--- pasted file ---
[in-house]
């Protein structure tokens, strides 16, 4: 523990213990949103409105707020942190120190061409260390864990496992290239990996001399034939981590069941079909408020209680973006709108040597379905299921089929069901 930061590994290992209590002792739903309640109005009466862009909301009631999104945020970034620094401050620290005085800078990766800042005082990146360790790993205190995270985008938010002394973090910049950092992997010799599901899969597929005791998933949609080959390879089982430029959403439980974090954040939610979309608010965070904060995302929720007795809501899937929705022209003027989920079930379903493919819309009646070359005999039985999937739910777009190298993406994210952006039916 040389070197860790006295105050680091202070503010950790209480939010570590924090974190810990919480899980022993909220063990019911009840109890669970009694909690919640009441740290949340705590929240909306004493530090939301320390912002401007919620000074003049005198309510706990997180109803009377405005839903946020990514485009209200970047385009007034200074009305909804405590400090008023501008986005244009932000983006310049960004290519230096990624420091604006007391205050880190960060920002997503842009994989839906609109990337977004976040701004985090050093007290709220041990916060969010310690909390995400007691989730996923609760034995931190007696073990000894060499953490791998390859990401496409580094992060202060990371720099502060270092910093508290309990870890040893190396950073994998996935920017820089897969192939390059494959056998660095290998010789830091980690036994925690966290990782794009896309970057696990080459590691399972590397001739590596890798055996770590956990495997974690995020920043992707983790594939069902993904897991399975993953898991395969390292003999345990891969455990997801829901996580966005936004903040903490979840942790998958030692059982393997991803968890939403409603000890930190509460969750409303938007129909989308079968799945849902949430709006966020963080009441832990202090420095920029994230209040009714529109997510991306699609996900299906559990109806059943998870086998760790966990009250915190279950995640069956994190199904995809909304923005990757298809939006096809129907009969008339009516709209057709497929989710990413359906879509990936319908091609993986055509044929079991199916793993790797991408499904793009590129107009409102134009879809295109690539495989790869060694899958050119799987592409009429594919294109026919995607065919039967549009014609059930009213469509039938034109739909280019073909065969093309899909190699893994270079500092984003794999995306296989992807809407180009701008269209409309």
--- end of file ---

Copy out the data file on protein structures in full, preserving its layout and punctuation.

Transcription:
[in-house]
């Protein structure tokens, strides 16, 4: 523990213990949103409105707020942190120190061409260390864990496992290239990996001399034939981590069941079909408020209680973006709108040597379905299921089929069901 930061590994290992209590002792739903309640109005009466862009909301009631999104945020970034620094401050620290005085800078990766800042005082990146360790790993205190995270985008938010002394973090910049950092992997010799599901899969597929005791998933949609080959390879089982430029959403439980974090954040939610979309608010965070904060995302929720007795809501899937929705022209003027989920079930379903493919819309009646070359005999039985999937739910777009190298993406994210952006039916 040389070197860790006295105050680091202070503010950790209480939010570590924090974190810990919480899980022993909220063990019911009840109890669970009694909690919640009441740290949340705590929240909306004493530090939301320390912002401007919620000074003049005198309510706990997180109803009377405005839903946020990514485009209200970047385009007034200074009305909804405590400090008023501008986005244009932000983006310049960004290519230096990624420091604006007391205050880190960060920002997503842009994989839906609109990337977004976040701004985090050093007290709220041990916060969010310690909390995400007691989730996923609760034995931190007696073990000894060499953490791998390859990401496409580094992060202060990371720099502060270092910093508290309990870890040893190396950073994998996935920017820089897969192939390059494959056998660095290998010789830091980690036994925690966290990782794009896309970057696990080459590691399972590397001739590596890798055996770590956990495997974690995020920043992707983790594939069902993904897991399975993953898991395969390292003999345990891969455990997801829901996580966005936004903040903490979840942790998958030692059982393997991803968890939403409603000890930190509460969750409303938007129909989308079968799945849902949430709006966020963080009441832990202090420095920029994230209040009714529109997510991306699609996900299906559990109806059943998870086998760790966990009250915190279950995640069956994190199904995809909304923005990757298809939006096809129907009969008339009516709209057709497929989710990413359906879509990936319908091609993986055509044929079991199916793993790797991408499904793009590129107009409102134009879809295109690539495989790869060694899958050119799987592409009429594919294109026919995607065919039967549009014609059930009213469509039938034109739909280019073909065969093309899909190699893994270079500092984003794999995306296989992807809407180009701008269209409309």